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Abstract

CRYPTOSPORIDIUM SPP. OOCYSTS AND GIARDIA SPP. CYSTS IN FAECES OF CAPYBARAS (HYDROCHOERUS HYDROCHAERIS) FROM CHICO MENDES NATURAL MUNICIPAL PARK, CITY OF RIO DE JANEIRO, BRAZIL: POTENTIAL RISKS FOR ZOONOTIC TRANSMISSION

Antonio Neres Norberg*, Paulo Roberto Blanco Moreira Norberg, Paulo Cesar Ribeiro, Margareth Maria de Carvalho Queiroz, João Beraldi Passini de Castro, Nadir Francisca Sant’Anna and Bianca Magnelli Mangiavacchi

ABSTRACT

Capybaras (Hydrochoerus hydrochaeris) are the largest rodents in the world. These animals live in groups and inhabit areas close to rivers, wetlands and lagoons and can live near areas inhabited by humans and domestic animals. Capybaras play an important role in the transmission of etiological agents of zoonoses, such as diseases caused by Cryptosporidium spp. and Giardia spp. This research aimed to investigate the presence of Cryptosporidium spp. oocysts and Giardia spp. cysts in capybara faeces collected in the Chico Mendes Municipal Natural Park, located in the city of Rio de Janeiro, Brazil, evaluating the possible zoonotic risks of diseases caused by these parasitic agents. A total of 30 samples of fresh capybara faeces were collected from different locations in the park. The samples were submitted to spontaneous sedimentation and Ritchie techniques, stained by Ziehl- Neelsen's technique and observed in light microscopy with 100X magnification for oocysts. Giardia spp. cysts were investigated by observing the sediment in preparation between slide and coverslip, in which a drop of Lugol's iodine was added, and observed under light-field microscopy with the 40X objective. Cryptosporidium spp. oocysts and Giardia spp. cysts were observed in all 30 samples, corresponding to a 100% prevalence of infection of these mammals for the investigated protozoa. This extreme rate of contamination is probably related to the continuous exposure of these animals to untreated sewage contamination. Soil contamination of the Chico Mendes Municipal Natural Park with capybara faeces, as well as the persistence of these animals as reservoirs of pathogenic protozoa, points to the risk of zoonotic transmission of Cryptosporidium spp. and Giardia spp. among the local fauna and humans that frequent this recreational site.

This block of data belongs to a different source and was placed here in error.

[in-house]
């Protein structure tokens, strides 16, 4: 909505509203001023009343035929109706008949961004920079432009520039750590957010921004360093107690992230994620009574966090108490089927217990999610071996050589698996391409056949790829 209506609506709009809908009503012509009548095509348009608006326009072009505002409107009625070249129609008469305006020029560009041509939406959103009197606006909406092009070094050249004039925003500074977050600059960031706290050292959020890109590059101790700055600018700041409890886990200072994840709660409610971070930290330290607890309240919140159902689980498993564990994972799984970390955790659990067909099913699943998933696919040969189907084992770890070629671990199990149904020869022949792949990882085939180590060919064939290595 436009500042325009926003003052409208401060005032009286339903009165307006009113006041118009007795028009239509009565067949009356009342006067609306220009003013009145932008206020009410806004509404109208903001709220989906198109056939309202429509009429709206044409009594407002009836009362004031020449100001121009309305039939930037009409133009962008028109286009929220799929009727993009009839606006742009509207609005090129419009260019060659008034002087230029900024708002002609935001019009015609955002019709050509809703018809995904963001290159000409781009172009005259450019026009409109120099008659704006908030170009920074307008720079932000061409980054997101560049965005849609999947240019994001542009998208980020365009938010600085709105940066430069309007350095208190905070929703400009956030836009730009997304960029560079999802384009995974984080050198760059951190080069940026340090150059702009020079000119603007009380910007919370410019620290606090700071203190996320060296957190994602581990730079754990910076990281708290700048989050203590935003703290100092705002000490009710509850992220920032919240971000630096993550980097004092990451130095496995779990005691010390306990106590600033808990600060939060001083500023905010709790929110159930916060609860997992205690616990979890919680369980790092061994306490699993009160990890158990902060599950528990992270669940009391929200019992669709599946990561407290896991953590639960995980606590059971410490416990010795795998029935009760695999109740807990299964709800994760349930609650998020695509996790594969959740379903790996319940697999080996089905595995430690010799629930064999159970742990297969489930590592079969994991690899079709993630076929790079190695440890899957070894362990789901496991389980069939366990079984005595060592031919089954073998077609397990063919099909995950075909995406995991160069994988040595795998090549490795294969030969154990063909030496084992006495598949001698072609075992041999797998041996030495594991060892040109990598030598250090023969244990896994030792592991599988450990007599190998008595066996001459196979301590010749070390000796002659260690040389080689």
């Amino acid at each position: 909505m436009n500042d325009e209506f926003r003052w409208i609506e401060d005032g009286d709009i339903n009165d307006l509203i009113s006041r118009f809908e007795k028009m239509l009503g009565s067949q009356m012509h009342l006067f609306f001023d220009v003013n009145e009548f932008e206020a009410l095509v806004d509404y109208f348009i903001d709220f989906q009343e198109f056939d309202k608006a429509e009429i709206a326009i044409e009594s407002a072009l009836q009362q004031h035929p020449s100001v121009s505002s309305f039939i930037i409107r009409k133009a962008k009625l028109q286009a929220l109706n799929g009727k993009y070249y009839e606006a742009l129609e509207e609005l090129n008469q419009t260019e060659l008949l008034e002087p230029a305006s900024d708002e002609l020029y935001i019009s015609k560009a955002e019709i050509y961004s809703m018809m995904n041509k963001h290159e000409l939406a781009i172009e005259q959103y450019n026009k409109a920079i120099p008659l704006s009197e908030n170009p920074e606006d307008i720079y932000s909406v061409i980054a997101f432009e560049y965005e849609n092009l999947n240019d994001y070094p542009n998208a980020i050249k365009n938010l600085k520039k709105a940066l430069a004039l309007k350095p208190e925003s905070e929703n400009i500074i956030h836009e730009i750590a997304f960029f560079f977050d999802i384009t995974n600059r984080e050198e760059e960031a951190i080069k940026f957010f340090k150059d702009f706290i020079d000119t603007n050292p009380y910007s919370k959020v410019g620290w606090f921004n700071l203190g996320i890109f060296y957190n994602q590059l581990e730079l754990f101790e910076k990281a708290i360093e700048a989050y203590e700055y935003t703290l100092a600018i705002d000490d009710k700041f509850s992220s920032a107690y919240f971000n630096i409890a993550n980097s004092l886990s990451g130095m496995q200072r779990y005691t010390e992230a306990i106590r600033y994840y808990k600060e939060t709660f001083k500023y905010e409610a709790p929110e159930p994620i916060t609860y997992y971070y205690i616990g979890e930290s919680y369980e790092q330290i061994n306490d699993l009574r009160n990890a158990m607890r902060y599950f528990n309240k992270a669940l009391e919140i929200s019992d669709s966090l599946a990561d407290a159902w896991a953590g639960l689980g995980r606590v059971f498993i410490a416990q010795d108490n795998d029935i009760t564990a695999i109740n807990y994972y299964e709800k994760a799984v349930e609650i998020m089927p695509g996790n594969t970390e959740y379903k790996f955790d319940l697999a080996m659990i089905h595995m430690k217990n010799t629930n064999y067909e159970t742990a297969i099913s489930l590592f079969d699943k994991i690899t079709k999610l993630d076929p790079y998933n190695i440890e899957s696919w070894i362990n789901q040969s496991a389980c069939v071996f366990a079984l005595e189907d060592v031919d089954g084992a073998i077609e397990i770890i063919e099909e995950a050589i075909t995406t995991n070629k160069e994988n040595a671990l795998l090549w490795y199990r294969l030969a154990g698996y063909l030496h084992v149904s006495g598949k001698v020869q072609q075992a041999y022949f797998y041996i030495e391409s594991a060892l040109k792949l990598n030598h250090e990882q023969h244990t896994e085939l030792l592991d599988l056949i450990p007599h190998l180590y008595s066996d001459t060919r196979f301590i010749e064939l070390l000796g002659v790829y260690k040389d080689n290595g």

Keywords: Cryptosporidium spp., Giardia spp., Capybara, Zoonosis.


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